In irrelevant and overdone news recently to hand, two unfairly attractive people were married. Of course, that smoking-hot human rights lawyer Amal Alamuddin wed smoking-hot matinee idol George Clooney was a fact unlikely to escape the fantasy attentions of a middle-aged audience desperate for sex role models in their age range. I am one of many 40-somethings planning an ardent night of masturbation in their honour. So one cannot hope that this sexy matter would go without notice.

One could hope, though, that it could go without a serious notice, save perhaps for an article or three speculating on Clooney’s political ambition. That an actor gifted of such statesmanlike glamour widely tipped to run as governor of California has found a current-era Bouvier — beautiful, acceptably foreign, likely to redecorate the White House in 10 kinds of tasteful taupe — to his emerging Kennedy is worth a little investigation.

What really isn’t, though, is the news that Alamuddin has changed her name to Clooney.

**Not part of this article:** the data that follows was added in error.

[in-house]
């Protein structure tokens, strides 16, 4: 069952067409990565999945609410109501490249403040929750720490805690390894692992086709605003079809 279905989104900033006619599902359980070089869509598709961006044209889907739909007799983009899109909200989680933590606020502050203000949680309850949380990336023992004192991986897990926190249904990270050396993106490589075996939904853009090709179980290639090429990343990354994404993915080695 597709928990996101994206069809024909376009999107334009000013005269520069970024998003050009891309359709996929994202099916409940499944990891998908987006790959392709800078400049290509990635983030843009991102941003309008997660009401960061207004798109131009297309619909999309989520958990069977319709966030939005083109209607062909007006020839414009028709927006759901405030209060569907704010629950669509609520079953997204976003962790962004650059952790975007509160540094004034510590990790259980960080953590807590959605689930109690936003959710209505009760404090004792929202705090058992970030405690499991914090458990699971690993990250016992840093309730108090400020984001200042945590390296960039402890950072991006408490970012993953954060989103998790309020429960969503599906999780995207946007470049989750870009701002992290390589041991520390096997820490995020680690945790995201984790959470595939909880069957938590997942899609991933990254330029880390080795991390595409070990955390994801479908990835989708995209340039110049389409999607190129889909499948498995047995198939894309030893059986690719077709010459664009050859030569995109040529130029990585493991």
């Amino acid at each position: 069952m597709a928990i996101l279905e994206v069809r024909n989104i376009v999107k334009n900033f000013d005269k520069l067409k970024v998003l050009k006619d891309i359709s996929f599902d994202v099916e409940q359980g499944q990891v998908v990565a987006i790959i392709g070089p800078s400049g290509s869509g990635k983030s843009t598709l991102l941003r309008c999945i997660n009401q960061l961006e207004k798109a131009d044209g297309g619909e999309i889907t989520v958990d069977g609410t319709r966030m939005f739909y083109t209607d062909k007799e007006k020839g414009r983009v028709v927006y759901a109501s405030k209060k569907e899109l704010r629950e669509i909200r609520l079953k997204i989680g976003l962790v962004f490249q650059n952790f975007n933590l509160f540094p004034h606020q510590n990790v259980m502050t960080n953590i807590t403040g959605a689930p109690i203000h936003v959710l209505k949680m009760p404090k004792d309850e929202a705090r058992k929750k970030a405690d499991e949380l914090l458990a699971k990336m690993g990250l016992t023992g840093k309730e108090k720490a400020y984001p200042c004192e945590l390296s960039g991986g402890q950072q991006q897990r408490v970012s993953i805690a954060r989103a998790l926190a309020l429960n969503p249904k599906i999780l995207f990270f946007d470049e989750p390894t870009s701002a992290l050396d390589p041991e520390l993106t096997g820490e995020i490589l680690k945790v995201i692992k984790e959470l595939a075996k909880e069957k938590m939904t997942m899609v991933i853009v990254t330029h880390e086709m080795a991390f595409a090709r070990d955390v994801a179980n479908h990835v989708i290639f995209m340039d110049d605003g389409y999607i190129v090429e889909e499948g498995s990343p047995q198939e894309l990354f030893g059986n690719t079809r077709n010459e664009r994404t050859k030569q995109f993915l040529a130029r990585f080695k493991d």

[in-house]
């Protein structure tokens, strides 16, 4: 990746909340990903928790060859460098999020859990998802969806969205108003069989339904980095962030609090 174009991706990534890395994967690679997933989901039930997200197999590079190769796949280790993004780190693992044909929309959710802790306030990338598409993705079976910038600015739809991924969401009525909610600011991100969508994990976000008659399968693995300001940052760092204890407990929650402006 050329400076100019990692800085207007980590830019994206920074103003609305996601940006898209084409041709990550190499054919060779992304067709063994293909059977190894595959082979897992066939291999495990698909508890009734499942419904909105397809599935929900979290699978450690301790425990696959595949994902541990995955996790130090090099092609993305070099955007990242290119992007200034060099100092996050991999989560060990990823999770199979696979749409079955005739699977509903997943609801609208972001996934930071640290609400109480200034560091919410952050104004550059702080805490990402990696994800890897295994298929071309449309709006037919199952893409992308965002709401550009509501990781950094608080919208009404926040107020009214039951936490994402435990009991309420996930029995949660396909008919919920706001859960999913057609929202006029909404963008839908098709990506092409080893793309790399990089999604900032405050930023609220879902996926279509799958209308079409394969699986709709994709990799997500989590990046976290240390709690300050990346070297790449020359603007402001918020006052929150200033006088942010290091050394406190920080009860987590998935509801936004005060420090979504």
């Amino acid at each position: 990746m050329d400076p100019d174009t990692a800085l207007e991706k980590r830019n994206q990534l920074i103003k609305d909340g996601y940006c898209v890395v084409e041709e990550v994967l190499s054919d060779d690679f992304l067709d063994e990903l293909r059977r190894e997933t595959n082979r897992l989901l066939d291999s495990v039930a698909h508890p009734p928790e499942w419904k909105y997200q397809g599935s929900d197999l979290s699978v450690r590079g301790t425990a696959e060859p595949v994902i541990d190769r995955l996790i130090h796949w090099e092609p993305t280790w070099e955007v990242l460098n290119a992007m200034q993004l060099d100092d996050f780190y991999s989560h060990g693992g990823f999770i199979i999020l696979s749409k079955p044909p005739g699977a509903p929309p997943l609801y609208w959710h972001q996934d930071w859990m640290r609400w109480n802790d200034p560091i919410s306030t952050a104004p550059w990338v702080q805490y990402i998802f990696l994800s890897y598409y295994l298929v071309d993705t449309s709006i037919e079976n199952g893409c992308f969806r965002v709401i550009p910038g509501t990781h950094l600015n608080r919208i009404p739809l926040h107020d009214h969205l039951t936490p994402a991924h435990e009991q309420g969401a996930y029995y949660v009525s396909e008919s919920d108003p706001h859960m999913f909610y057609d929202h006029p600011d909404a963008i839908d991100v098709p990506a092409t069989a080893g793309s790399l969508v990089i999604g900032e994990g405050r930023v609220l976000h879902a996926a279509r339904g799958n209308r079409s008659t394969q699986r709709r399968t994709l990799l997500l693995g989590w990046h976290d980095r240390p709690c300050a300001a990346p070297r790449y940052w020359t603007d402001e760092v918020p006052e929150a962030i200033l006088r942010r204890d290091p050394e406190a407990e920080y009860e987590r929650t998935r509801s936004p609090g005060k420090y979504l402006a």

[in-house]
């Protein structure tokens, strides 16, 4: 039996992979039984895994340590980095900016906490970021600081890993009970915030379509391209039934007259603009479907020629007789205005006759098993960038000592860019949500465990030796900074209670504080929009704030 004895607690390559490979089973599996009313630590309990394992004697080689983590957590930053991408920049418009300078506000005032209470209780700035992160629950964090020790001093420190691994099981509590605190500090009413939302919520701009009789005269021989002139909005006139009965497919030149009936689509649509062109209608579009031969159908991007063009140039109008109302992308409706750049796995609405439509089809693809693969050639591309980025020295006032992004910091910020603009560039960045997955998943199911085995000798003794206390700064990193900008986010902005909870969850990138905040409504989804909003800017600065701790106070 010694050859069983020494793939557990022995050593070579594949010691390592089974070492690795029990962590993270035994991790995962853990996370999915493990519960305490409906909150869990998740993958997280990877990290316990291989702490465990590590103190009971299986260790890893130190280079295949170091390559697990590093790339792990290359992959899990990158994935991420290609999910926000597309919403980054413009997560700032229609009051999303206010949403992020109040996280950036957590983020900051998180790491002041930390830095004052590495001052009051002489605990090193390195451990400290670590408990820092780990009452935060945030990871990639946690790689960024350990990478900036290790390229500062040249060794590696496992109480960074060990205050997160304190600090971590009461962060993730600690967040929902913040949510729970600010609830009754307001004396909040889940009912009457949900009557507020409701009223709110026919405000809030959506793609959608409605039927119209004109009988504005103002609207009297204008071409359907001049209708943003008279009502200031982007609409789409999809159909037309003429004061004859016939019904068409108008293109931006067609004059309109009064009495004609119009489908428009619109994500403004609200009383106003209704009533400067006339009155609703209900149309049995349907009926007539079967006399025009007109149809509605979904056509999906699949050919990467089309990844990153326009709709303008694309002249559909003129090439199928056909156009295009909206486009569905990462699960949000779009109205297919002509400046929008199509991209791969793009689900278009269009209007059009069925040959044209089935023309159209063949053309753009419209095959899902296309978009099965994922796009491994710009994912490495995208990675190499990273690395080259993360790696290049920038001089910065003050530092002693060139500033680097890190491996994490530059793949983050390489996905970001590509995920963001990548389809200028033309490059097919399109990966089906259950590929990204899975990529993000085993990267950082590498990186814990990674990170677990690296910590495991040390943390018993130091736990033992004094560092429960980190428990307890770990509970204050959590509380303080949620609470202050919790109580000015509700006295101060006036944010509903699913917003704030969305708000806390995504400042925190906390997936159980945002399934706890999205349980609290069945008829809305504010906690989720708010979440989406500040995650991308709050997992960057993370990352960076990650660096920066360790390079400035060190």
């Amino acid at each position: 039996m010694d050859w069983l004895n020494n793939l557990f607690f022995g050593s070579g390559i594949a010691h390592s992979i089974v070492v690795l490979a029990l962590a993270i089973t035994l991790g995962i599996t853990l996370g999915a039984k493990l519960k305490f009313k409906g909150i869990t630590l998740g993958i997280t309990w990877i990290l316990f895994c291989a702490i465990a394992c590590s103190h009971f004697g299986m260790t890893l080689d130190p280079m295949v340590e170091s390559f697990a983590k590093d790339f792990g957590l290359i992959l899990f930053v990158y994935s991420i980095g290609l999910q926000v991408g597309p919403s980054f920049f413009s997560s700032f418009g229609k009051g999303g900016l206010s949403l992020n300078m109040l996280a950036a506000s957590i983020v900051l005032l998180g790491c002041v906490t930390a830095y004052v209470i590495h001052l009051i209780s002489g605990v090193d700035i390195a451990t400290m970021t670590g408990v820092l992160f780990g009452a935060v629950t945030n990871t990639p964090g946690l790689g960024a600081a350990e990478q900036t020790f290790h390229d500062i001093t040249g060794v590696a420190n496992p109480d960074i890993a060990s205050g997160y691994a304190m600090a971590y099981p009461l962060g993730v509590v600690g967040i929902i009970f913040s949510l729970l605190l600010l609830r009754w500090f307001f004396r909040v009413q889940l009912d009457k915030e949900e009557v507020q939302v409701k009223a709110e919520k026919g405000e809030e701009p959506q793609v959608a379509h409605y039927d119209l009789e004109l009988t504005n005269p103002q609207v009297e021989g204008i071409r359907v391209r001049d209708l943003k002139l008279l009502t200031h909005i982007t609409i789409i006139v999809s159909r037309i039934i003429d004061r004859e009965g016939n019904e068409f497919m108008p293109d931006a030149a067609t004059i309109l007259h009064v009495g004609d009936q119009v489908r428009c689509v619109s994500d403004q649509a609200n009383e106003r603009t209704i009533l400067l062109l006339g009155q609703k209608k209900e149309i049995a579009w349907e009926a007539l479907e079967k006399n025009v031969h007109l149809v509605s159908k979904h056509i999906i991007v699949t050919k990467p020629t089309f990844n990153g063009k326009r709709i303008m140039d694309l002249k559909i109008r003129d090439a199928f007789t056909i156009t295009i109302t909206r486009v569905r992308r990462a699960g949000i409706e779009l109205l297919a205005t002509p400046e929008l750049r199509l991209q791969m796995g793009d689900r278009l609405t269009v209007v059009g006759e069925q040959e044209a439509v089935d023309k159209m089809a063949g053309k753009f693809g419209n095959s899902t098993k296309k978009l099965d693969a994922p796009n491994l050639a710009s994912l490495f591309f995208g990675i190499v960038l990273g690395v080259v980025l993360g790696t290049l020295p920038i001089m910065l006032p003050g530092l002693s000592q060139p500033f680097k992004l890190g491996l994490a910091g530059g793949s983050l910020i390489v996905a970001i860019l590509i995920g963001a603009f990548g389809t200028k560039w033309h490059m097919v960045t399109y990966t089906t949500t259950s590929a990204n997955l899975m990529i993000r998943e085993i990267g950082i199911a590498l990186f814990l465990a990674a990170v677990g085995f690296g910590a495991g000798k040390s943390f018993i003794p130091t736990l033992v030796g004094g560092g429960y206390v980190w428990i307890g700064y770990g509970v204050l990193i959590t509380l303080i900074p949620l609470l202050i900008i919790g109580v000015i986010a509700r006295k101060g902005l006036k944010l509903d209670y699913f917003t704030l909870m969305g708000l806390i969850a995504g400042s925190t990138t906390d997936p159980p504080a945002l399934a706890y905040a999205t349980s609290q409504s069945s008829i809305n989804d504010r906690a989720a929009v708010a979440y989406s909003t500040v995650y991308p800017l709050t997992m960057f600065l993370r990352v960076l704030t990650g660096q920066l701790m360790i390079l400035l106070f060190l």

Of course, this is not a utopian world in which the media prioritises coverage according to the public interest. To yell at the global news machine and ask it to behave is as pointless as standing in the middle of the ASX and demanding that it run on ethics instead of capital. You don’t hold a mirror up to news media and ask it to have a good hard think about itself these days unless you are deluded that thought is possible in an age fuelled not by morals but by SEO. But it is when such an insubstantial topic masquerades as such a substantial one that we should plead with media organisations to at least be a little more naked in their hunger for clicks. The fact of celebrity news is in itself not particularly terrible. Celebrity news in the drag of Important Cultural Narrative, however, is another tragic matter.

This year has been one particularly beset by “intelligent” interpretation of celebrity texts. The New York Times explored Beyonce’s Feminism and Why It Matters. The Atlantic explored Katy Perry’s Lack of Feminism and Why it Matters. The Sydney Morning Herald explored Ian Thorpe’s Homosexuality and Why it Matters. Every celebrity act can Matter, it seems, in an era of news that is as enamoured of the idea of trickle-down awareness as it is of trickle-down wealth.